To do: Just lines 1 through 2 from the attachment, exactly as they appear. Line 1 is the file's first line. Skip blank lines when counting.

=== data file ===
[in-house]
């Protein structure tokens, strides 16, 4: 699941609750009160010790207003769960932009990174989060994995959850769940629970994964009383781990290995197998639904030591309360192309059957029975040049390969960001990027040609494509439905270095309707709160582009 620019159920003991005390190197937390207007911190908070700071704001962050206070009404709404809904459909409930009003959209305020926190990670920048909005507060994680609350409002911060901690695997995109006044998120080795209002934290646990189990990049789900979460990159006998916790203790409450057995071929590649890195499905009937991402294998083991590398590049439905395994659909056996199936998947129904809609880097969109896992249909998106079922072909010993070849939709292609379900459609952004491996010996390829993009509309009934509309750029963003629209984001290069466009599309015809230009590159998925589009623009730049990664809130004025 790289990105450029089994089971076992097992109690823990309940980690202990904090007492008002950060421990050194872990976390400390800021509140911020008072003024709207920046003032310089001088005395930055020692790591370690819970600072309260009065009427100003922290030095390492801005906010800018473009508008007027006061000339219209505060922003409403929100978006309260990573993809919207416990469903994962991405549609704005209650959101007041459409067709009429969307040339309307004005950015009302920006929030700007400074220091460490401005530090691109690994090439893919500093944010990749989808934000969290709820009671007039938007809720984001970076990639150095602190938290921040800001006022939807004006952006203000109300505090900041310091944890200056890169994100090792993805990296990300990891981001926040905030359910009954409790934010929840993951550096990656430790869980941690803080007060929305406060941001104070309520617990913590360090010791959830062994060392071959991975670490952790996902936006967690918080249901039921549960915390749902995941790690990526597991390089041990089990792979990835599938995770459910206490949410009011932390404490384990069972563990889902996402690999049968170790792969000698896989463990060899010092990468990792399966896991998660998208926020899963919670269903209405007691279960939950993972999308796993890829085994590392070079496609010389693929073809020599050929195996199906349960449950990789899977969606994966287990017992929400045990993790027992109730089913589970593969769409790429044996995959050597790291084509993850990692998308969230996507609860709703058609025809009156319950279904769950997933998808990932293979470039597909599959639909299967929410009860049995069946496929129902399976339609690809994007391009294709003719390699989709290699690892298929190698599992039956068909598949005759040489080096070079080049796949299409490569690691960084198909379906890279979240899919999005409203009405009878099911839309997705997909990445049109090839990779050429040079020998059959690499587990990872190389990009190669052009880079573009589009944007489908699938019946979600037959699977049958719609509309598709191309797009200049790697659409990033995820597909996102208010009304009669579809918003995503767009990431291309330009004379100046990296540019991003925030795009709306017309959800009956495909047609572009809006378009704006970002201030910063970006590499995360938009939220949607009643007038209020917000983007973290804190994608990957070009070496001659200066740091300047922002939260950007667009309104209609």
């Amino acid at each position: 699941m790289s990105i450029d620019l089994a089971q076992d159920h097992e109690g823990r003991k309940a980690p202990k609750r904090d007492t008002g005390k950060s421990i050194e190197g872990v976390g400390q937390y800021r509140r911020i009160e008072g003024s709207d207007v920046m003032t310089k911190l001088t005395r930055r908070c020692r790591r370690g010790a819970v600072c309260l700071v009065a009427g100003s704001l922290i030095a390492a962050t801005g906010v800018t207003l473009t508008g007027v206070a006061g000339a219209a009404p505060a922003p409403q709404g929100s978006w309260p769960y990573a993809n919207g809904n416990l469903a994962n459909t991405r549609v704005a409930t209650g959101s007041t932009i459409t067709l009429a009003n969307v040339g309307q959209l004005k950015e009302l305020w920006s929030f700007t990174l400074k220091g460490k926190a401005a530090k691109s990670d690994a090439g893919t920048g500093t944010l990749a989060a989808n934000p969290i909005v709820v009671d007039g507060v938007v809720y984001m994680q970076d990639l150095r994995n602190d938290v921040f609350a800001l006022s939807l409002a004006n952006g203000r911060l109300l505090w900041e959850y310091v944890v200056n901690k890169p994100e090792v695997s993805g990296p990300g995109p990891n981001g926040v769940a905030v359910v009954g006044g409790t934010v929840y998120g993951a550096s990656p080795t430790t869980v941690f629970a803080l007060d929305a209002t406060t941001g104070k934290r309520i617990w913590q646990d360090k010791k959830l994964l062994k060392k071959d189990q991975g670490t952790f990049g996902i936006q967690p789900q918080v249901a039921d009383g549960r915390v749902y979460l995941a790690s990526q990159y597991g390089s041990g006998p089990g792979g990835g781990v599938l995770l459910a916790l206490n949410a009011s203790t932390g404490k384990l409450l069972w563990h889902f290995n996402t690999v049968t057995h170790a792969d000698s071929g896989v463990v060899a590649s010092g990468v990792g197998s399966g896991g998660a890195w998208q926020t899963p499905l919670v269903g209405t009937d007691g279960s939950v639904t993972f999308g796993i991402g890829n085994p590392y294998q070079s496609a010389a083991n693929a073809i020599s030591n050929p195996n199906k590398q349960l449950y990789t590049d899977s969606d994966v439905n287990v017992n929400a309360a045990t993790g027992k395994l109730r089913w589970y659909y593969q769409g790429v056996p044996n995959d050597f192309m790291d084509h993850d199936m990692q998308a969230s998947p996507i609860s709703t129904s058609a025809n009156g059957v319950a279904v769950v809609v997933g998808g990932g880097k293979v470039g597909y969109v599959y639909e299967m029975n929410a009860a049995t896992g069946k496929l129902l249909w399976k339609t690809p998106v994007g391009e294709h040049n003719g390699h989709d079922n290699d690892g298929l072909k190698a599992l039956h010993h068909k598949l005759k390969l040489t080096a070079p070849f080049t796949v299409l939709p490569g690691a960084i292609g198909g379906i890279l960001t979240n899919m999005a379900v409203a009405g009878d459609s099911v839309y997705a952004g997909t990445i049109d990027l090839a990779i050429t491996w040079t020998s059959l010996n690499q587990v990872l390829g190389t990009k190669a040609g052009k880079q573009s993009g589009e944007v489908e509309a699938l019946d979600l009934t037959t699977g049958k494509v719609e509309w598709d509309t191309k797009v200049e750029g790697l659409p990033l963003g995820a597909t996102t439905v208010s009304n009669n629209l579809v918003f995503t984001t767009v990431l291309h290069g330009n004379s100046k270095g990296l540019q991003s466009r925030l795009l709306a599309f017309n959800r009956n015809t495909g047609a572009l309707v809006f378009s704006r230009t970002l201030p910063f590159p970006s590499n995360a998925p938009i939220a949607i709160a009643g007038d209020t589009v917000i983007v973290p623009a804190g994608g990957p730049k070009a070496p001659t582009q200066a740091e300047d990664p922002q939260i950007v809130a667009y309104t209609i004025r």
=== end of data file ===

[in-house]
């Protein structure tokens, strides 16, 4: 699941609750009160010790207003769960932009990174989060994995959850769940629970994964009383781990290995197998639904030591309360192309059957029975040049390969960001990027040609494509439905270095309707709160582009 620019159920003991005390190197937390207007911190908070700071704001962050206070009404709404809904459909409930009003959209305020926190990670920048909005507060994680609350409002911060901690695997995109006044998120080795209002934290646990189990990049789900979460990159006998916790203790409450057995071929590649890195499905009937991402294998083991590398590049439905395994659909056996199936998947129904809609880097969109896992249909998106079922072909010993070849939709292609379900459609952004491996010996390829993009509309009934509309750029963003629209984001290069466009599309015809230009590159998925589009623009730049990664809130004025 790289990105450029089994089971076992097992109690823990309940980690202990904090007492008002950060421990050194872990976390400390800021509140911020008072003024709207920046003032310089001088005395930055020692790591370690819970600072309260009065009427100003922290030095390492801005906010800018473009508008007027006061000339219209505060922003409403929100978006309260990573993809919207416990469903994962991405549609704005209650959101007041459409067709009429969307040339309307004005950015009302920006929030700007400074220091460490401005530090691109690994090439893919500093944010990749989808934000969290709820009671007039938007809720984001970076990639150095602190938290921040800001006022939807004006952006203000109300505090900041310091944890200056890169994100090792993805990296990300990891981001926040905030359910009954409790934010929840993951550096990656430790869980941690803080007060929305406060941001104070309520617990913590360090010791959830062994060392071959991975670490952790996902936006967690918080249901039921549960915390749902995941790690990526597991390089041990089990792979990835599938995770459910206490949410009011932390404490384990069972563990889902996402690999049968170790792969000698896989463990060899010092990468990792399966896991998660998208926020899963919670269903209405007691279960939950993972999308796993890829085994590392070079496609010389693929073809020599050929195996199906349960449950990789899977969606994966287990017992929400045990993790027992109730089913589970593969769409790429044996995959050597790291084509993850990692998308969230996507609860709703058609025809009156319950279904769950997933998808990932293979470039597909599959639909299967929410009860049995069946496929129902399976339609690809994007391009294709003719390699989709290699690892298929190698599992039956068909598949005759040489080096070079080049796949299409490569690691960084198909379906890279979240899919999005409203009405009878099911839309997705997909990445049109090839990779050429040079020998059959690499587990990872190389990009190669052009880079573009589009944007489908699938019946979600037959699977049958719609509309598709191309797009200049790697659409990033995820597909996102208010009304009669579809918003995503767009990431291309330009004379100046990296540019991003925030795009709306017309959800009956495909047609572009809006378009704006970002201030910063970006590499995360938009939220949607009643007038209020917000983007973290804190994608990957070009070496001659200066740091300047922002939260950007667009309104209609």